Coffee/Energy Drinks. The common denominator in most of these type of drinks is caffeine, which directly affects/stimulates your central nervous system, which links to your 'fight or flight' response. That jolt to your system is going to affect everyone a little differently, but for most people your body becomes a little (or a lot) more jittery, restless, anxious, instead of more calm, peaceful, relaxing, which is the energy we are trying to pass on to our clients. I personally am a coffee lover, I drink coffee most days, but not at births. Additionally, the sugar content in most of those drinks is atrocious and will likely lead to a pretty heavy crash that outweighs any of the initial energy benefits.
Following a birth, especially a long or hard birth, it is important to take time to gently reset your body. This is the time to eat foods that not only nourish your body, but are comfort foods that nourish your soul. Many people find soup to be one of those foods, but you will know what is right for you. I personally connect strongly with the Ayurvedic principals towards food during this time. “What you put in your body has a direct effect not only on your body but also on your mind and soul – on how you lead your life. If your food is full of Prana, life force, it will give you the ability to live your life to your fullest potential. Food that is pure, full of Prana and prepared with love, meditation and good healing vibrations gives you much more than just the feeling of satisfaction to the taste buds. It nourishes your body, mind, senses and soul while increasing physical energy, positive thinking, creativity, longevity and heightened awareness of like in all its beauty. It brings you closer to the Divine state.” - Darshana Thacker, Ayurvedic Chef.
About your Author:
Natalie is a certified HALO birth doula and in training to be a holistic nutritionist servicing the Prince Edward County, Belleville/Quinte, Trenton and Kingston area. You can find her business – Positive Birth Doula – on Facebook at: www.facebook.com/PositiveBirthDoula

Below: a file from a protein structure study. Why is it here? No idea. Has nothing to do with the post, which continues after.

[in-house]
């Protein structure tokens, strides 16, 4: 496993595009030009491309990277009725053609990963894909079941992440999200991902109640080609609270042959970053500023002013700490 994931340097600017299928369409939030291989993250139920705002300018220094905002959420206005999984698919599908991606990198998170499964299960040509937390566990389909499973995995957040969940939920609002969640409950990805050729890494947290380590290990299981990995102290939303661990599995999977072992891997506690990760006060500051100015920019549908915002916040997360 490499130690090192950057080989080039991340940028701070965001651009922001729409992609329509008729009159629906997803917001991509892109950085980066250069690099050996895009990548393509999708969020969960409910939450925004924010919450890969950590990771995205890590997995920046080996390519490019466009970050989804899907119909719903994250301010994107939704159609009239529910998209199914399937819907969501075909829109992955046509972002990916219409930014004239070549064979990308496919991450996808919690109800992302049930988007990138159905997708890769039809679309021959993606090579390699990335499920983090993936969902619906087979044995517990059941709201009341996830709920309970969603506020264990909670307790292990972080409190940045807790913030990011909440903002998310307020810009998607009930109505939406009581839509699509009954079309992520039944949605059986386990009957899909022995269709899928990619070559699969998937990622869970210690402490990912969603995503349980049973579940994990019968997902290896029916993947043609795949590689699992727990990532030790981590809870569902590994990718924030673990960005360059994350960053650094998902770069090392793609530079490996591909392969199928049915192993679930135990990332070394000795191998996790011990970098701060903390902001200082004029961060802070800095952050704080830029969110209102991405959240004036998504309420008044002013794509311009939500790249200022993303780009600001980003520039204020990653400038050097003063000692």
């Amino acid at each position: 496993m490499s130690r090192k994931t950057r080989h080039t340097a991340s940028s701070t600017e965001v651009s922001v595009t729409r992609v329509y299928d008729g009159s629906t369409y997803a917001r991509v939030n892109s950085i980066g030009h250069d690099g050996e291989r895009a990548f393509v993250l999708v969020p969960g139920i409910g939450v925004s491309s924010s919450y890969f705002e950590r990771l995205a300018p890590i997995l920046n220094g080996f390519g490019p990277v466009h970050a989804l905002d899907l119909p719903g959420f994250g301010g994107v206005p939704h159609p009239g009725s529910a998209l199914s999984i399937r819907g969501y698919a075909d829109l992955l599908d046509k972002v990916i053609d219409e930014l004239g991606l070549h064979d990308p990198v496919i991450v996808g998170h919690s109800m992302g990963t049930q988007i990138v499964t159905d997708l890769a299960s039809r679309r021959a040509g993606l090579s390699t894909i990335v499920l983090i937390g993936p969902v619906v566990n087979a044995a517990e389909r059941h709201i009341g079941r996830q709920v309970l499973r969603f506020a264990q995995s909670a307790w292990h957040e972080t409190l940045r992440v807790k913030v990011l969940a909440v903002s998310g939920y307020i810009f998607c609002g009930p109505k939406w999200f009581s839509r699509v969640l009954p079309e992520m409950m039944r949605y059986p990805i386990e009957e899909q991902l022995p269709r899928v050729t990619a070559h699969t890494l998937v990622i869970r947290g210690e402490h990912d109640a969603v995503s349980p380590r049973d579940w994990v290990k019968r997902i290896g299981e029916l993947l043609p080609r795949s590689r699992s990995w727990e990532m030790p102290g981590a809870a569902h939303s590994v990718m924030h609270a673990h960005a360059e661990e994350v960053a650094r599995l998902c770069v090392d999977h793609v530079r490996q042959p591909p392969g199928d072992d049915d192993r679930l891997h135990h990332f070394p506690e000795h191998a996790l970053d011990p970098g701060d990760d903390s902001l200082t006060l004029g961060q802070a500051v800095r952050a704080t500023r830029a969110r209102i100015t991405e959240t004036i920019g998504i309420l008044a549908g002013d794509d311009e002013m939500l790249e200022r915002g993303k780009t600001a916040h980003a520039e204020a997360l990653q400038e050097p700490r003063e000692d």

We live in an information age. At the tip of your fingertips is all of the world’s information. How crazy is that?! Want to know how to fix your car engine? Google! Curious about what happened in 1215 B.C? Let’s type it in! Looking for a delicious gluten, dairy, sugar, GMO, organic recipe? Yup, you’ll find it - and what time is dinner?!
To the newly expecting parent (congrats!) the plethora of online articles, blogs, Q & A’s and parenting forums can be slightly intimidating and like, whoa, overwhelming. A simple online search about “strollers” can leave you confused for weeks… no, wait, make that months!
FACT: it took my husband and I five months to decide on our stroller. It took us three days to buy our first home!
Finding a clear, non-confuted explanation about what you could expect in your upcoming labour experience (and the multiple years of parenting!) can be, excuse my parlez français, fucking impossible.
So here are 3 damn good reasons to take a prenatal course in your community:
Reason #1: Down to the Nitty-Gritty
At the end of the day there are two things most expecting women want answered:
(A) How will I know when I’m in labour?
(B) How the hell am I going to get through it?
Prenatal instructors answer this. Easily. Without agenda or obtusity.
Imagine a prenatal world where you get an answer like this: “Here is a cervix. This is how it works. This is what you and your baby need to get this shit done. Congratulations and best wishes!”
Prenatal courses and strong instructors cut through the crap and give you facts. Evidence. Amazing!